My friend Mary Batchelor, who has died aged 73, was one of Scotland’s best- loved artists. Although she began painting professionally in later life, her commitment to the Scottish art scene was then immediate.

She became an associate member and regular exhibitor with Visual Arts Scotland and the Royal Glasgow Institute of the Fine Arts, and artist member of Paisley Art Institute. She was also awarded the Mayfest MacRoberts prize in 1997 and the Mackintosh residency in Collioure, on France’s Mediterranean coast in 2011.

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The New York Times

Nov 22 2017
Art Review: Stephen Shore’s MoMA Survey Shows a Restless Reformer as a Master of Photography
The Museum of Modern Art offers a commanding retrospective of five decades of Stephen Shore’s groundbreaking work.
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The Guardian

Nov 22 2017
London gallery honours Tarantino precursor Jusepe de Ribera

Art of Violence exhibition in Dulwich to explore depictions of torture and martyrdom by 17th-century Spanish artist

A stomach-churning exhibition of tortured human bodies will open in London next year. Described by the director of Dulwich Picture Gallery as “akin to witnessing a Quentin Tarantino film”, it will be the first major show in the UK devoted to the 17th-century Spanish artist Jusepe de Ribera.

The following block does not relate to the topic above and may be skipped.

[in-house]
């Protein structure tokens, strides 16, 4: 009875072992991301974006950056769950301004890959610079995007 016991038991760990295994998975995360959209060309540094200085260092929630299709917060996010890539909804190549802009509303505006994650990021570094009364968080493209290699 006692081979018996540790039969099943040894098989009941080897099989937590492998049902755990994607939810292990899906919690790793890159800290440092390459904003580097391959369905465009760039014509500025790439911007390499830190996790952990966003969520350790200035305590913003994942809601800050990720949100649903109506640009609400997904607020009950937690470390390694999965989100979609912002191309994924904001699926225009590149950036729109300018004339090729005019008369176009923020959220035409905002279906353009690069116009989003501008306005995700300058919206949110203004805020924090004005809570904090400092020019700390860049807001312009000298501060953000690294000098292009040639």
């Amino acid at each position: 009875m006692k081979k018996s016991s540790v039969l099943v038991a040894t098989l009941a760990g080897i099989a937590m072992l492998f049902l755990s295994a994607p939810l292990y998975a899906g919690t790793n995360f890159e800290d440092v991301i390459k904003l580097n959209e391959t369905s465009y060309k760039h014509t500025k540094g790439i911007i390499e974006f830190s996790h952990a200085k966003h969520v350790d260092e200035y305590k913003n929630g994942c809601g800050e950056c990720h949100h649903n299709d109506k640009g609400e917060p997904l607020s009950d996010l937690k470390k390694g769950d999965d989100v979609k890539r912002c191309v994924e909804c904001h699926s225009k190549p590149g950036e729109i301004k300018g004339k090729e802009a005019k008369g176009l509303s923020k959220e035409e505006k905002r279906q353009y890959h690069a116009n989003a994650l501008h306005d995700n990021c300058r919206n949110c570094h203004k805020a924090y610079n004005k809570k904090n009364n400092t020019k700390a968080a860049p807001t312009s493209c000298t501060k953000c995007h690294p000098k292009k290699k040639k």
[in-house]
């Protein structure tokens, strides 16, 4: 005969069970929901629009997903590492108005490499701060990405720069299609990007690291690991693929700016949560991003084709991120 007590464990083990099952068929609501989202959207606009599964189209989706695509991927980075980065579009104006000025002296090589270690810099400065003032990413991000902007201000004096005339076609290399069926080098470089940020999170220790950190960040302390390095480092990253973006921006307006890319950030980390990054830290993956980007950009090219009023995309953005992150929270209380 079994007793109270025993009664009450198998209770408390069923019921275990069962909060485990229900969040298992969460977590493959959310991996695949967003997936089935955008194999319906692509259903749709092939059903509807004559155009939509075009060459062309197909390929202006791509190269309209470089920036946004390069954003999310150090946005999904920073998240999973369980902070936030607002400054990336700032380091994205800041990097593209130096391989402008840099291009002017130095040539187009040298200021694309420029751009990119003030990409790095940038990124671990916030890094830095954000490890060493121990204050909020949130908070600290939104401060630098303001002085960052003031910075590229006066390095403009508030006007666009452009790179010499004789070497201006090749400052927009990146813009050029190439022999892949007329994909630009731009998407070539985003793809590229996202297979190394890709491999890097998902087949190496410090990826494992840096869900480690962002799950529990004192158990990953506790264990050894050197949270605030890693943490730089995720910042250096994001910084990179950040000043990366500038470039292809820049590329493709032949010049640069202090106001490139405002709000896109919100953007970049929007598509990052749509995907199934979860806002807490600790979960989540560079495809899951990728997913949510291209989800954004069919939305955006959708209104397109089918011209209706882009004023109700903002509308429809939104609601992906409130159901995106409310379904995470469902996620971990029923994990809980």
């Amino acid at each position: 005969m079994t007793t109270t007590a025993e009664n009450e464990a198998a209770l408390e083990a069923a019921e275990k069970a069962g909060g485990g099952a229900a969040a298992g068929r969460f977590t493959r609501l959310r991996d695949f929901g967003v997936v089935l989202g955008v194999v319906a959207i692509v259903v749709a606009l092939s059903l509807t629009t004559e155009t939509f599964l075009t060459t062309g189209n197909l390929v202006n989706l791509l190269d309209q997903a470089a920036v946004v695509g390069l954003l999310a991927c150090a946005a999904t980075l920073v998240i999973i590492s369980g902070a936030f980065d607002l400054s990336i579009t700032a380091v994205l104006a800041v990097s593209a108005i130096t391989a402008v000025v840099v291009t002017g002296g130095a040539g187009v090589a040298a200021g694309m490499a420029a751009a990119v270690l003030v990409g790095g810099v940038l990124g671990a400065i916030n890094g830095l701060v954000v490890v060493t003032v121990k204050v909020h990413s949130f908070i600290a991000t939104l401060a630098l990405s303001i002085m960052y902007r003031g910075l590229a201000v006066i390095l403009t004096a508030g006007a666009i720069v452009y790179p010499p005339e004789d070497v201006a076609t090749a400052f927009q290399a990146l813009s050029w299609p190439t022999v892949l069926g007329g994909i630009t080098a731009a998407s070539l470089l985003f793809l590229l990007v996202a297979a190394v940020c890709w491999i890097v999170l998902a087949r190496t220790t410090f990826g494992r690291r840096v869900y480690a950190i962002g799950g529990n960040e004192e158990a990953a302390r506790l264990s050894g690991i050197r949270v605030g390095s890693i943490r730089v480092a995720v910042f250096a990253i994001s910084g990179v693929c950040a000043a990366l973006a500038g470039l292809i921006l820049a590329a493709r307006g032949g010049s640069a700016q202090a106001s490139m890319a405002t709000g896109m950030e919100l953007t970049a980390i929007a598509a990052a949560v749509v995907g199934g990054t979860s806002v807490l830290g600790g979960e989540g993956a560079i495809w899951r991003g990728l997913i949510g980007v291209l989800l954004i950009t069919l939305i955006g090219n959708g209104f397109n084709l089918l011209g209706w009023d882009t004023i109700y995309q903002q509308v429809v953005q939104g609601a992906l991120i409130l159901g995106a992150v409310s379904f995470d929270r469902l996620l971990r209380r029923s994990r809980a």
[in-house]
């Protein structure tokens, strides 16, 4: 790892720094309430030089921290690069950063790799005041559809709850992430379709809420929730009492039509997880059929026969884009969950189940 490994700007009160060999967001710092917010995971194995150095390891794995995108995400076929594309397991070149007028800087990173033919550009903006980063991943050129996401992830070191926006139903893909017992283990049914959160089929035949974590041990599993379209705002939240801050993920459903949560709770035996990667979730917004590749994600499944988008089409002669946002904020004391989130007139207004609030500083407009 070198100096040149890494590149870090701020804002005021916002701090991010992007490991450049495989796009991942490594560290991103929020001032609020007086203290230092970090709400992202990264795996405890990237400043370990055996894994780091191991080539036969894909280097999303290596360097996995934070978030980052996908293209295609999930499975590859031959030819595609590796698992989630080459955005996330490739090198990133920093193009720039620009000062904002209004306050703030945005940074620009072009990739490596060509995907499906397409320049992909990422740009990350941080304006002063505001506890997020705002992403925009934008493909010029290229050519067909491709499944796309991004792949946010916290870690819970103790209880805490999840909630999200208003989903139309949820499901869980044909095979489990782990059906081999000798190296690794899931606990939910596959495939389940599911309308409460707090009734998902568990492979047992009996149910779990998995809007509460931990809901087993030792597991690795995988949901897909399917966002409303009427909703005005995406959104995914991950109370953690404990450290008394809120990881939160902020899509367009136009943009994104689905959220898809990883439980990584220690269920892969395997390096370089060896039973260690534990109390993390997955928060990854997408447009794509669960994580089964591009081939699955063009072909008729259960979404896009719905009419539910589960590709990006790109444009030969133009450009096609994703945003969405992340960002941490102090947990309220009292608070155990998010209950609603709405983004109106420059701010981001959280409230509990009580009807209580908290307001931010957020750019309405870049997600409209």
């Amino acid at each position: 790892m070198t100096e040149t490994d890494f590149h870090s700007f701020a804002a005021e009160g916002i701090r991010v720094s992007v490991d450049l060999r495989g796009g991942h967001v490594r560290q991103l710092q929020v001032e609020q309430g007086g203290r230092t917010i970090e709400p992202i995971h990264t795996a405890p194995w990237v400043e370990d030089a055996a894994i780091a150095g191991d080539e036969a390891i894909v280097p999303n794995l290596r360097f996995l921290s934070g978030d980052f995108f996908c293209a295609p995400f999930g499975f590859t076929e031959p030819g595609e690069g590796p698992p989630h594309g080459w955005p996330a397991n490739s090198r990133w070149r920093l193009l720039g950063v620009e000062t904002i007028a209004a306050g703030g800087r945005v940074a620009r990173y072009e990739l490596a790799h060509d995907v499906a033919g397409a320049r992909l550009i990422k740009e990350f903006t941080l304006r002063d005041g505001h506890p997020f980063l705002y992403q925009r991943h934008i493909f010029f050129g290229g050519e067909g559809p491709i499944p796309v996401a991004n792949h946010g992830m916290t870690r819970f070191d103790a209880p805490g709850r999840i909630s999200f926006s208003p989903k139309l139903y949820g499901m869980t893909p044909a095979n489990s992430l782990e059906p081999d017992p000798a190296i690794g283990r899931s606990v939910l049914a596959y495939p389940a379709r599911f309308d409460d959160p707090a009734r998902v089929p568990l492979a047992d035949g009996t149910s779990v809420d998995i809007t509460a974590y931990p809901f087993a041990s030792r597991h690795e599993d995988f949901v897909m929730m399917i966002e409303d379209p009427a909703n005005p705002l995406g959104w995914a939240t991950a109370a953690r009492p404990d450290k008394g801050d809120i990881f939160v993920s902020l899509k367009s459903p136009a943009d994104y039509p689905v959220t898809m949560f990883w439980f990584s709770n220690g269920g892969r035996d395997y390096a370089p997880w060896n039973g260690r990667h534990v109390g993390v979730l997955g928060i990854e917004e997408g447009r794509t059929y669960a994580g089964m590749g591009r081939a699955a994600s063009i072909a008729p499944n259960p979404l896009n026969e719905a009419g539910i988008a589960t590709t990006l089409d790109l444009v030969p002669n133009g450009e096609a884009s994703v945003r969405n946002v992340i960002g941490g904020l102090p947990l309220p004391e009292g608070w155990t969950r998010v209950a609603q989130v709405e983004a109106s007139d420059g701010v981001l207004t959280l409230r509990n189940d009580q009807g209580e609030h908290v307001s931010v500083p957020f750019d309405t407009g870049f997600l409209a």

Titled Ribera: Art of Violence, the gallery currently housing a charming exhibition devoted to the creator of the Moomins will include a room of his nightmare visions of the martyrdom of Saint Bartholomew by being flayed alive, and end with a shift from religious art to classical mythology – inexorably the death of Marsyas, excoriated by Apollo for his presumption in challenging the god to a music competition, and losing.

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EosArte.eu

Nov 22 2017
Galleria d’Arte Moderna di Roma. Presentazione trilogia Mara as Muse di Mario Vespasiani
La figura della Musa compare nei racconti mitici fin dall’origine dell’umanità, cercata e citata da Omero nelle prime righe sia dell’Iliade che dell’Odissea, arriva ai giorni nostri, ma con un significato decisamente mutato e ridimensionato. Un tempo intesa come complice dell’esecutore che la invita a guidare il “suo braccio” in un’opera composta a metà, sembra oggi essersi riconvertita, [...]
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The Guardian

Nov 22 2017
Cheeky, cartoonish … and under threat: why our postmodern buildings must be saved

PoMo architecture, often derided as gaudy and excessive, is having a revival – just in time to save some of its greatest treasures